There is now an abundance of protein shakes available on the market. It can sometimes be confusing figuring out which one is right for you. Most people know to build muscle we need protein and protein shakes, of course, are high in protein. But there are differences in the types of protein shakes available on the market. Is there one that is optimal for muscle building? Hopefully, this article will shed some light on that question.
One of the most common sources of protein on the market is whey protein. Whey protein comes with a rich source of vitamins and minerals, lactose and usually has trace levels of fat. Whey protein also has high levels of glutamine and branched chain amino acids (BCAA). Whey is isolated from milk proteins with the other counterpart being casein protein. Whey protein is digested and absorbed very quickly and makes for an ideal supplement post-workout. Whey protein comes in different forms, each varying in protein quality, level of processing and protein quantity per gram. The various types of whey are listed below:
Whey concentrate has the least available protein but is the least processed. Whey concentrate is produced by removing water, ash, some minerals and lactose. Because the lactose is removed, whey concentrate may be suitable for people with mild lactose intolerances.
Whey isolate is a purer form of protein powder. Whey isolate is more processed than whey concentrate to decrease impurities and increase the level of protein per gram. It is typically a very high-protein product, with around 90% of it being pure protein. It has low levels of fat and carbs.
Hydrolysed whey means that the proteins have been partially broken down, therefore allowing an even faster absorption of protein into the bloodstream. Hydrolysed whey’s protein molecules have been broken down into smaller peptides by predigesting them with enzymes. This rapid absorption rate isn’t necessarily ideal. Studies have shown that the quick entry of amino acids into the bloodstream may result in the muscles not being able to cope and as a result, the proteins being stored as fat or excreted. Therefore smaller doses of hydrolysed whey protein are suggested to counteract that problem.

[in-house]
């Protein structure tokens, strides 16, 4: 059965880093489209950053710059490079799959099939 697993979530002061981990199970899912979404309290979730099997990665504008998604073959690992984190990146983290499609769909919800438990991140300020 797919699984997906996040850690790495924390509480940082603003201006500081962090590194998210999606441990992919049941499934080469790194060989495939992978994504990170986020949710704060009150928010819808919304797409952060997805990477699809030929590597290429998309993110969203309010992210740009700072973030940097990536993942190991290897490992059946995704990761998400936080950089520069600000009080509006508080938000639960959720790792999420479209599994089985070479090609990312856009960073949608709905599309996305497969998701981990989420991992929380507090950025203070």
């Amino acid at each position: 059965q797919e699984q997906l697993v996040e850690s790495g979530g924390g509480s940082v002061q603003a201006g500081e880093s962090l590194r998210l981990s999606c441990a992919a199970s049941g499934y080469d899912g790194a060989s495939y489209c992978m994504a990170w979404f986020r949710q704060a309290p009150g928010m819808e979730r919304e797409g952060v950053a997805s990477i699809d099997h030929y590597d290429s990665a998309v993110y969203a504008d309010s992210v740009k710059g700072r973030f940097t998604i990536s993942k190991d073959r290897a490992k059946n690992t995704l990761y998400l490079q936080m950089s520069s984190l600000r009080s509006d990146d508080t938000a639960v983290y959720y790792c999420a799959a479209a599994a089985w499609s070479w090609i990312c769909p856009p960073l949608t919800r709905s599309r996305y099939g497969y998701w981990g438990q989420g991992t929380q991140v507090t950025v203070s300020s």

The other types of protein available on the market include:
Caesin is the main protein found in milk, and it is often referred to as the slow release protein. The rate of digestion is slowed down because casein protein coagulates in the stomach and small intestines. This means that it's absorbed into the bloodstream a lot slower than whey protein. Ceasing protein contains all the essential amino acids and well as most of the standard non-essential amino acids making it a very nutritious food source.
One of the downsides to plant proteins in there low concentrations of essential amino acids, specifically leucine. The exception is with soy protein. Soy has a similar among acid profile to that of milk, and so, therefore, is a great alternative. Milk protein is superior for muscle repair and growth, but soy protein has higher levels of antioxidants which may have its benefits.
From the information available it would be seen that the best form of protein to optimise muscle protein synthesis would be a protein derived from milk. Milk proteins are far superior to plant-based proteins when it comes to muscle protein synthesis. A whey isolate for fast absorption combined with casein that releases the proteins much slower would seem the best combination. This would deliver optimal levels of leucine and other essential amino acids that are needed to trigger muscle protein synthesis and are most beneficial for muscle hypertrophy.
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